With the clock ticking down, what better way to mark the 55th Super Bowl than by presenting the 55 things you need to know ahead of kickoff in Raymond James Stadium? So sit back, relax, and let PFF prepare you for the biggest game of the 2020 NFL season.
1. Playoff Mahomes is already a growing legend
Patrick Mahomes has now played in seven playoff games since seizing the starting job back in 2018. The results have been as follows:
- 31-13 victory over the Colts
- 37-31 loss to the Patriots in a game that would’ve been over had Dee Ford not lined up offsides on a game-sealing interception
- 51-31 victory over the Texans
- 35-24 victory over the Titans
- 31-20 victory over the 49ers
- 22-17 victory over the Browns in a game that the Chiefs led 19-10 before Mahomes suffered a concussion
- 38-24 victory over the Bills
The 25-year-old prodigy is PFF's highest-graded QB among 21 signal-callers with 25 dropbacks over the past three postseasons. A second Super Bowl W would already put Mahomes on a short list of multi-time winners with Tom Brady, Joe Montana, Terry Bradshaw, John Elway, Troy Aikman, Roger Staubach, Bob Griese, Ben Roethlisberger, Peyton Manning, Eli Manning, Bart Starr and Jim Plunkett.
2. We’ve never seen a specific coverage really slow down this group
To this day it remains unclear how exactly to slow down Mahomes and company. Since 2018 we’ve seen them dominate against essentially every notable coverage scheme:
- 2 man: +0.55 EPA per pass (No. 3 in the league)
- Cover 0: +0.192 (No. 9)
- Cover 1: +0.311 (No. 1)
- Cover 2: +0.26 (No. 5)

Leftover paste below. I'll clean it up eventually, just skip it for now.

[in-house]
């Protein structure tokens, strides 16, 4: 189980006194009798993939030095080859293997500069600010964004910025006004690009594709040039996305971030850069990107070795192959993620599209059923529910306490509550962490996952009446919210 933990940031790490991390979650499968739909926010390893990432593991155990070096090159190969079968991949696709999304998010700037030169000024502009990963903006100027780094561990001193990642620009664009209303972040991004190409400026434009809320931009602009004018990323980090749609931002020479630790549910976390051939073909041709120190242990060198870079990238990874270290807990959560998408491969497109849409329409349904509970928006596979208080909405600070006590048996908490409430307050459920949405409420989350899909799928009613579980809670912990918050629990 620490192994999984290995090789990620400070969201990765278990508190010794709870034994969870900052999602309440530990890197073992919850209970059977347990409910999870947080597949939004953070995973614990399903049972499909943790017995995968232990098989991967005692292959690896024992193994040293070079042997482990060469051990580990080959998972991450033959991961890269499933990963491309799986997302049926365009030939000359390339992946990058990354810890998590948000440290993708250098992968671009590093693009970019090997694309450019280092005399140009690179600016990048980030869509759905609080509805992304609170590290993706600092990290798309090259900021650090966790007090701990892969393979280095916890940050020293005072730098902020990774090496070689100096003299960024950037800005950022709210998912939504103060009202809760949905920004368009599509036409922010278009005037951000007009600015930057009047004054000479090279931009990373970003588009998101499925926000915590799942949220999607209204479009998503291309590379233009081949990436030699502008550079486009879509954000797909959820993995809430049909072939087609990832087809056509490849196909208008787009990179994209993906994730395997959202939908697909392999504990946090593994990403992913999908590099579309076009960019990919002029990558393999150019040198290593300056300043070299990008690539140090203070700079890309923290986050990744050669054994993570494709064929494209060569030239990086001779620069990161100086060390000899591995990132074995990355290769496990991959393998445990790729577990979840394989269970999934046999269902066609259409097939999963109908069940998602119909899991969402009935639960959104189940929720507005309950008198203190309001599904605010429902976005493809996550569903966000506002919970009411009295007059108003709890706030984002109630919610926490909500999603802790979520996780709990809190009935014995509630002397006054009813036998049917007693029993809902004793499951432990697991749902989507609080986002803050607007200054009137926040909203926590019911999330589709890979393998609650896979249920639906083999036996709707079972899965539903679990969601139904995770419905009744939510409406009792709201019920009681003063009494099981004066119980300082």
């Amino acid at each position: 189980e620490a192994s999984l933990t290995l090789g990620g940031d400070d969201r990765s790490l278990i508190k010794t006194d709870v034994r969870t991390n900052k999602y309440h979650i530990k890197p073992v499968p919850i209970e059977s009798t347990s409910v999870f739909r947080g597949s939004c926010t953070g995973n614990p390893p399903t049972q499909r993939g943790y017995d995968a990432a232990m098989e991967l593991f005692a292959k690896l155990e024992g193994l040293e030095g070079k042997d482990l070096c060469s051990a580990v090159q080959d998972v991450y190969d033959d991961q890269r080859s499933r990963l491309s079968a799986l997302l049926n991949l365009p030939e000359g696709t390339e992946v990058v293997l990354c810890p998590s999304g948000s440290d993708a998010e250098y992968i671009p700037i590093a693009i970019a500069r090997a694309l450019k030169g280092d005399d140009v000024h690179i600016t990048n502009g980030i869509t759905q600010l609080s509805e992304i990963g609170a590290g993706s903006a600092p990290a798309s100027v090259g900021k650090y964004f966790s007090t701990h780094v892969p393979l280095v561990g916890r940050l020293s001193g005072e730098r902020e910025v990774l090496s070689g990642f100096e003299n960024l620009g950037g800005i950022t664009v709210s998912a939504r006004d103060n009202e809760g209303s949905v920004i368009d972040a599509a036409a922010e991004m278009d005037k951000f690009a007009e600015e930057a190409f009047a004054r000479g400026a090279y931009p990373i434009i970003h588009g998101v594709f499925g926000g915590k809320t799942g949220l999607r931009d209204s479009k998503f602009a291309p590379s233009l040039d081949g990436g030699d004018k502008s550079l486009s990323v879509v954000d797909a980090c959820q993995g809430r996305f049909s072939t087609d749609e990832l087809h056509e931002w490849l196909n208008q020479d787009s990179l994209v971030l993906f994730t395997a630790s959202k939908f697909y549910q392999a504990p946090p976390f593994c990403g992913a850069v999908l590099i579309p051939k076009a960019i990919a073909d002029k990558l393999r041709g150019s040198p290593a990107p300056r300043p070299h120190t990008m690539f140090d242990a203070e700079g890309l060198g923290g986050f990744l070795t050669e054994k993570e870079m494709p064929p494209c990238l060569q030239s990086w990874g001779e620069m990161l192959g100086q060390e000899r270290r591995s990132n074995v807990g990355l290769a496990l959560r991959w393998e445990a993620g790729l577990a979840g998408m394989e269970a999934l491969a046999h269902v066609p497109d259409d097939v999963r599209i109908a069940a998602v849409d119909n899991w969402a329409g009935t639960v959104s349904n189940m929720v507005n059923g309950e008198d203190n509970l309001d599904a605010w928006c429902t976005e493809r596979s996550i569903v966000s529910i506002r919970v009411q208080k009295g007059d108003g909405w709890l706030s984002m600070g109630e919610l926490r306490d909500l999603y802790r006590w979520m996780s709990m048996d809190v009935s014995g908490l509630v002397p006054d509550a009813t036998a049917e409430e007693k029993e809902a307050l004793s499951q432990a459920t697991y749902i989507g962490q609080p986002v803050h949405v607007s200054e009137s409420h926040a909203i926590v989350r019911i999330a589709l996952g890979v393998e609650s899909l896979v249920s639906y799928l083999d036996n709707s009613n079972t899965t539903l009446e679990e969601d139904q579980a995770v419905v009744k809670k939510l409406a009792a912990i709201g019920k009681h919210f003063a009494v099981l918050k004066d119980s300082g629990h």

- Cover 3: +0.338 (No. 1)
- Quarters: +0.261 (No. 3)
- Cover 6: +0.235 (No. 5)
- Red zone: +0.27 (No. 7)
Sheesh. Also note that the one coverage that has made them look somewhat mortal, Cover-0, carries the second-lowest frequency of our sample. Attempting to force Mahomes into getting rid of the ball quickly has been somewhat promising in this small sample; just realize this high-risk/high-reward coverage has been used sparingly against the Chiefs (and everyone else) for a reason.
3. Mahomes’ passing prop total rests at a rather absurd 325.5 passing yards
Clearly the Chiefs are capable of putting up numbers against just about anybody, however the prop market might be reaching just a tad on this number. Mahomes surpassed 325 yards in just seven of 17 games (41%) this season, five of 17 games (29%) last season and six of 18 games (33%) back in 2018. I understand betting the under isn’t the most fun thing in the world, but this line is a bit too high — particularly if you can get it at close to even odds.
4. Mahomes loves Kansas City
Duh, I know. HEAR ME OUT. You can bet on who the Super Bowl MVP will mention first in his speech, and City (+650) is well behind Teammates (-150), God Or Jesus (+210) and Family Or Family Member (+550).
All of those aforementioned things are cool and worthy of being thanked, but last year Mahomes ended his speech with “Thank you Kansas City we did it!” after answering some questions about the game.
Is it a reach? Absolutely. Could this make for an electric post-game sweat? You bet.